about the influence not of Snowden, but of Rand Paul, who just recently reiterated his hostility to civil rights (not civil liberties) with the loony argument that he believes that Jim Crow is a problem produced by democracy.

          I understand that this kind of position may not bother you as much as it bothers me.

          •  i'm not sure (0+ / 0-)

            what you mean by that last sentence, but of course the rand pauls will jump on any opportunity. our own views should not be reactive to such machinations. we can recognize the importance of what snowden revealed without making it about his- or greenwald's- or obama's- personality. we can recognize the inherent danger in the structures that have been created, regardless of who for the moment controls them or has access to them.

            The cold passion for truth hunts in no pack. -Robinson Jeffers

            by Laurence Lewis on Mon Jun 17, 2013 at 02:41:39 PM PDT

            [ Parent ]

            •  Thank you for your response. (0+ / 0-)

              But I want to try again to be clearer -- my concern is not so much about Snowden or Greenwald or Obama or Rand Paul as individuals.  It's (at the moment) more about libertarianism (including civil libertarianism), versus more collectivist ways of thinking (including ways that balance libertarianism,  civil rights and racial justice).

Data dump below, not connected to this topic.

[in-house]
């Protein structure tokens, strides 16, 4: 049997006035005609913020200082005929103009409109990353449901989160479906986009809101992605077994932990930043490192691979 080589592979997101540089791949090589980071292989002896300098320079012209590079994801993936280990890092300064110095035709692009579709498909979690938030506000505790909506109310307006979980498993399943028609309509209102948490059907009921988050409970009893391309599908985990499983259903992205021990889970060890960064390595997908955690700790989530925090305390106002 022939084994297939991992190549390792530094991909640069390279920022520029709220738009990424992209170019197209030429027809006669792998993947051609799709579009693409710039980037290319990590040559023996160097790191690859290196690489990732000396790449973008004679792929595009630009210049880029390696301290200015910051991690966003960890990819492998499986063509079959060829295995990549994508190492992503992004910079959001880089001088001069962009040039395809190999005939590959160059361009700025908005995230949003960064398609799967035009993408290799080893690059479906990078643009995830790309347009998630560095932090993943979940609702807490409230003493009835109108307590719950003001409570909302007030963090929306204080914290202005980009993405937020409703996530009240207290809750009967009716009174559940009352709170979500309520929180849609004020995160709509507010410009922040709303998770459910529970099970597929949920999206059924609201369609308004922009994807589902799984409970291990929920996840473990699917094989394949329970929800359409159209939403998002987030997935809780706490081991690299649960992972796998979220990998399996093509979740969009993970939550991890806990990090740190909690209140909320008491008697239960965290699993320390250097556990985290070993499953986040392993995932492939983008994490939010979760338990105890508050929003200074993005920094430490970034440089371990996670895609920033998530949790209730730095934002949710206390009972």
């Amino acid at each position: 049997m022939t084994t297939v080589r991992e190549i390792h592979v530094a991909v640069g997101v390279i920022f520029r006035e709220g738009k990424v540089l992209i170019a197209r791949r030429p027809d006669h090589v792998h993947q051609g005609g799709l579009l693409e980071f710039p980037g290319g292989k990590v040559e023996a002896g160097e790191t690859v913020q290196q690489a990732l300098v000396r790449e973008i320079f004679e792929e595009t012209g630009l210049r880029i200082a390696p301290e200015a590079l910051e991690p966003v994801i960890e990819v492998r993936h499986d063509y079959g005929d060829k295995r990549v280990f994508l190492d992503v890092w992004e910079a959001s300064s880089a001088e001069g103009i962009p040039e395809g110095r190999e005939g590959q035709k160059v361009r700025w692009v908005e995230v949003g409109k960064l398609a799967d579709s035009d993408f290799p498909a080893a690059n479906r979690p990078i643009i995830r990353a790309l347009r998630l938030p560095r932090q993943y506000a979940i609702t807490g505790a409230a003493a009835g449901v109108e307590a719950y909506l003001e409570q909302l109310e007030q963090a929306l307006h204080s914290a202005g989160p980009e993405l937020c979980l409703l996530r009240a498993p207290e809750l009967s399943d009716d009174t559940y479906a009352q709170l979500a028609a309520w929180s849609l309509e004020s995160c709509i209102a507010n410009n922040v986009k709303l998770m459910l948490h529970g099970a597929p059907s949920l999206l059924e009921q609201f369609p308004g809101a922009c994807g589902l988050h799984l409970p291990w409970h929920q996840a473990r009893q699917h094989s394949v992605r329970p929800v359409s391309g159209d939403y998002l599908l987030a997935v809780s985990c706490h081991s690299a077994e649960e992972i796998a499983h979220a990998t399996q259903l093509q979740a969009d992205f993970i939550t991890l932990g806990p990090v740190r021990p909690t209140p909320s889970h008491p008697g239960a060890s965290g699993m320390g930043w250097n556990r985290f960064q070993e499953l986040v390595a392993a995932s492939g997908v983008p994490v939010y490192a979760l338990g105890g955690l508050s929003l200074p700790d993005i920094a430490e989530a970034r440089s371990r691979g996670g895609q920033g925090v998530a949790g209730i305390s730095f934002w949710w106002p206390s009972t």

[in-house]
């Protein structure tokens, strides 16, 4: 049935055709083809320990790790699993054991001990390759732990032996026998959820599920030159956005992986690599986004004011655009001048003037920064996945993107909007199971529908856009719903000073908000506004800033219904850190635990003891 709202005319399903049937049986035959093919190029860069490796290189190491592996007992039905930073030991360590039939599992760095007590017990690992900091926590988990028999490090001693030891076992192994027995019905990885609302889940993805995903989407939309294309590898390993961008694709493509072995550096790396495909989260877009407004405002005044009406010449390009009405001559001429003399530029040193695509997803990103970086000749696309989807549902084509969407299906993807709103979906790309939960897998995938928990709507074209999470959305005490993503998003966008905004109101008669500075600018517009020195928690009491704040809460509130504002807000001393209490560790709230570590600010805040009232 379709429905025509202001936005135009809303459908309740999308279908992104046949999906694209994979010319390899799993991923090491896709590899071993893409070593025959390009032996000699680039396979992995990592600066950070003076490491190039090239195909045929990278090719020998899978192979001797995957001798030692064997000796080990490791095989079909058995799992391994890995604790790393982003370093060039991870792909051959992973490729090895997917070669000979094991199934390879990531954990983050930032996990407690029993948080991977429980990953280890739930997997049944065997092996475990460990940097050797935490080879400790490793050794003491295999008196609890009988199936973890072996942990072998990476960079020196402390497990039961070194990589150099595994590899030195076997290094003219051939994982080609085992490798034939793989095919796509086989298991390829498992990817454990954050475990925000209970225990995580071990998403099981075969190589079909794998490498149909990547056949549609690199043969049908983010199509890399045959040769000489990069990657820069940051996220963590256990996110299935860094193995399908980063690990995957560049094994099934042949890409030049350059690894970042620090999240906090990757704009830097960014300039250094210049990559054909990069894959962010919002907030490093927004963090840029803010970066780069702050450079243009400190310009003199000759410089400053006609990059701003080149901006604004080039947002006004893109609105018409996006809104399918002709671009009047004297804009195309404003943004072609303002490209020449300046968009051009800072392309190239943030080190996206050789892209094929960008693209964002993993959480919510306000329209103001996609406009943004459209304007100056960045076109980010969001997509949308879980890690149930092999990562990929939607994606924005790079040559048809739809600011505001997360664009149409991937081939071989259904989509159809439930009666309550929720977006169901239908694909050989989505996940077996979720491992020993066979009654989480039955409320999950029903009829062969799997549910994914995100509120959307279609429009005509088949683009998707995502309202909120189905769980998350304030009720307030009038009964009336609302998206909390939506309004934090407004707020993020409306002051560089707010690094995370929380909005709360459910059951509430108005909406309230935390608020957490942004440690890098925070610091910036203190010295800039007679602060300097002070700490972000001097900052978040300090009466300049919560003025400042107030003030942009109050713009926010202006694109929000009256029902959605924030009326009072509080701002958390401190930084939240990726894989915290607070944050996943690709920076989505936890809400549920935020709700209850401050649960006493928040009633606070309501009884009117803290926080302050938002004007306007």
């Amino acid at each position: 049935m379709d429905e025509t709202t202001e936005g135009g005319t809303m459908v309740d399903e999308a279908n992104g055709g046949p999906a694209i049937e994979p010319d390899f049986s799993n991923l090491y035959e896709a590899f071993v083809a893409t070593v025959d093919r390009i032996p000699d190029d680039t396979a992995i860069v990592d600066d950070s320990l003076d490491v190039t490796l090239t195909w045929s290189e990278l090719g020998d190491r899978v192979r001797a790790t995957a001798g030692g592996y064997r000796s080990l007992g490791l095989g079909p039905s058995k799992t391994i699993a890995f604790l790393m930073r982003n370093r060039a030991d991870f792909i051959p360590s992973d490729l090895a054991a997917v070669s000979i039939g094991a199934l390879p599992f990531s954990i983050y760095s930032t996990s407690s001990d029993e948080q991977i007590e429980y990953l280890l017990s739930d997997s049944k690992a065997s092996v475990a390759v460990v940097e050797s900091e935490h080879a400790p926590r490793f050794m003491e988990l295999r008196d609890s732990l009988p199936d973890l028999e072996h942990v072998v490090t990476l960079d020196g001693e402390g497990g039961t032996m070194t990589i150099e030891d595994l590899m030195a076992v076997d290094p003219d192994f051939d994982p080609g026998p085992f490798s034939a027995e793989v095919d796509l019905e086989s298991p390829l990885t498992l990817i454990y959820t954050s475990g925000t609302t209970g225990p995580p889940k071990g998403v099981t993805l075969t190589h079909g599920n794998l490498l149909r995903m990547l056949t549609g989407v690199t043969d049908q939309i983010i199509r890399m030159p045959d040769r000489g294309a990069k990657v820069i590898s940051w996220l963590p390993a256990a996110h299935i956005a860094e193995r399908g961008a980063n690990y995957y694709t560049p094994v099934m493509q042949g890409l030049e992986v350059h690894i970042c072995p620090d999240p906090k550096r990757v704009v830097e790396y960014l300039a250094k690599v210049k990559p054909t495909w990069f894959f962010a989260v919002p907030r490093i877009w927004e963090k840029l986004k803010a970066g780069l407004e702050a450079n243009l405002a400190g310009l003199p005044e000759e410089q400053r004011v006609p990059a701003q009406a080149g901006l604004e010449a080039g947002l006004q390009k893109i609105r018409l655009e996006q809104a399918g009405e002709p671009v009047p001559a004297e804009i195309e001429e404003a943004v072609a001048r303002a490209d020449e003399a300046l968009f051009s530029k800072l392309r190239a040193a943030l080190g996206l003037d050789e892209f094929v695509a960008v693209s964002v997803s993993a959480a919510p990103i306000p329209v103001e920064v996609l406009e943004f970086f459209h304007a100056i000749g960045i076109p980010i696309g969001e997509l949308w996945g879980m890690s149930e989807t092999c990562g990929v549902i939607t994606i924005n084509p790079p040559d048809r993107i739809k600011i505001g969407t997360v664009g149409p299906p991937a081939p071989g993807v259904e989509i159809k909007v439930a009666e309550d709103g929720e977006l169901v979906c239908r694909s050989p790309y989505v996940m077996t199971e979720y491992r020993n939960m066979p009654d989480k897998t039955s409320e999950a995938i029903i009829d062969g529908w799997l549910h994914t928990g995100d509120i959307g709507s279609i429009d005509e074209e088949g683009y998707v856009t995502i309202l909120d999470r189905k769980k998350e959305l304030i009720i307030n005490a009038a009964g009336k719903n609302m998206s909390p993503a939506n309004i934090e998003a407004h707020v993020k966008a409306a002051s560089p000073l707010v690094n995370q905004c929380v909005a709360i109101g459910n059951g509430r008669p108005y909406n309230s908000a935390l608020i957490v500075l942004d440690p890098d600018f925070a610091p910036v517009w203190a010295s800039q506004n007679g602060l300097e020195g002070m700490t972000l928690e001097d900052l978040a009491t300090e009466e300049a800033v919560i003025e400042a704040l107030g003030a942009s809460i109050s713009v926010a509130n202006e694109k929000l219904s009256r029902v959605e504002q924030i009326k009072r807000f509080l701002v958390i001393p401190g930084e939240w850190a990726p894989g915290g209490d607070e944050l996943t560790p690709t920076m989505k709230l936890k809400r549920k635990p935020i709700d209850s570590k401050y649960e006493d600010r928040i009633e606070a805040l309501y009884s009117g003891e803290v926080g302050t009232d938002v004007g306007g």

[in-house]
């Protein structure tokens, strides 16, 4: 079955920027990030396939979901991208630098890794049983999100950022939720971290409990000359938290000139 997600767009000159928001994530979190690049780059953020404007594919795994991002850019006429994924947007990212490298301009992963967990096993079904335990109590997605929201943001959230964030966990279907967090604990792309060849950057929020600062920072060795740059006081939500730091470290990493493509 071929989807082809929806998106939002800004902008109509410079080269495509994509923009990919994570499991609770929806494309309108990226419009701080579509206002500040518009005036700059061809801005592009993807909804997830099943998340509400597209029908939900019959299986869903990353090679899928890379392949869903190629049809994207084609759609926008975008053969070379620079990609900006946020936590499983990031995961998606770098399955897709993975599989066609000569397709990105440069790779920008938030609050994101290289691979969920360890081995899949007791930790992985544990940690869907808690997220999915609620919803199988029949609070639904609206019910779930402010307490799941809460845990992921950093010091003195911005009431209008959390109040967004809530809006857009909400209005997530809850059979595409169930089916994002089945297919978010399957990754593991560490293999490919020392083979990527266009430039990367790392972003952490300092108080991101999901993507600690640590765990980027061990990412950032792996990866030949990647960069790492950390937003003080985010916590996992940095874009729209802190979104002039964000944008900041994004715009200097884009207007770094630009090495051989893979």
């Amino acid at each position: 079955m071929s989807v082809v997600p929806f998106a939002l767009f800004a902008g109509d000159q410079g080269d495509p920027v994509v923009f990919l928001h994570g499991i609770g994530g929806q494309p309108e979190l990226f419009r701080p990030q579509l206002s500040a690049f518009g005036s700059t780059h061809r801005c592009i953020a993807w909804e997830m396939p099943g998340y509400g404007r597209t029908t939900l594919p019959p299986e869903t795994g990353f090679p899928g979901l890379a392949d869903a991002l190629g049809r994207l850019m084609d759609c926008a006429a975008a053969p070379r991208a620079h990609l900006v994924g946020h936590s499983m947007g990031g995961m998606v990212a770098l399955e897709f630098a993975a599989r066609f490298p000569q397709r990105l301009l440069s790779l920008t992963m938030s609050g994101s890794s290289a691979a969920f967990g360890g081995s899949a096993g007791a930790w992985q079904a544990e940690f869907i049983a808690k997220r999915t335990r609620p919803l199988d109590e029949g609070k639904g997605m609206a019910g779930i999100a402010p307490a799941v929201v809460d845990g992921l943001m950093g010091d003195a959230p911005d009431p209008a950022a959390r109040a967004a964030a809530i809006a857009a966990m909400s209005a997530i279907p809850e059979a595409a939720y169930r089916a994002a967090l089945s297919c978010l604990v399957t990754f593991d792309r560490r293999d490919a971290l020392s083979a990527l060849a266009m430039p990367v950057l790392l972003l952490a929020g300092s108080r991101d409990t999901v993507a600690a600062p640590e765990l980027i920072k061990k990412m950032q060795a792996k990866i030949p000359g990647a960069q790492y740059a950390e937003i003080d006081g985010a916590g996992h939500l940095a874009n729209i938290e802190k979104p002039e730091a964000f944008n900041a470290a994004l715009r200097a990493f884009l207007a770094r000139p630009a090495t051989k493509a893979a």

One problem is that I have never met a libertarian of color, although I'm sure there must be some.  And every time I find myself following your injunction to look only at the issues and not the people promoting them, I find myself  substituting names like David Duke for Rand Paul, and asking myself if I could ignore his racism to follow him on an issue like military intervention (if he were ever to take a side of the issue I could agree with).  And my answer is always no, because I think that his positions on civil liberties (and Rand Paul's) are fundamentally consistent with his positions on civil rights.

              In short, I am suspicious of libertarianism on political/theoretical grounds, and that's what makes me suspicious of Rand Paul and his follower Snowden.  

              •  i wouldn't follow a duke or a paul to lunch (0+ / 0-)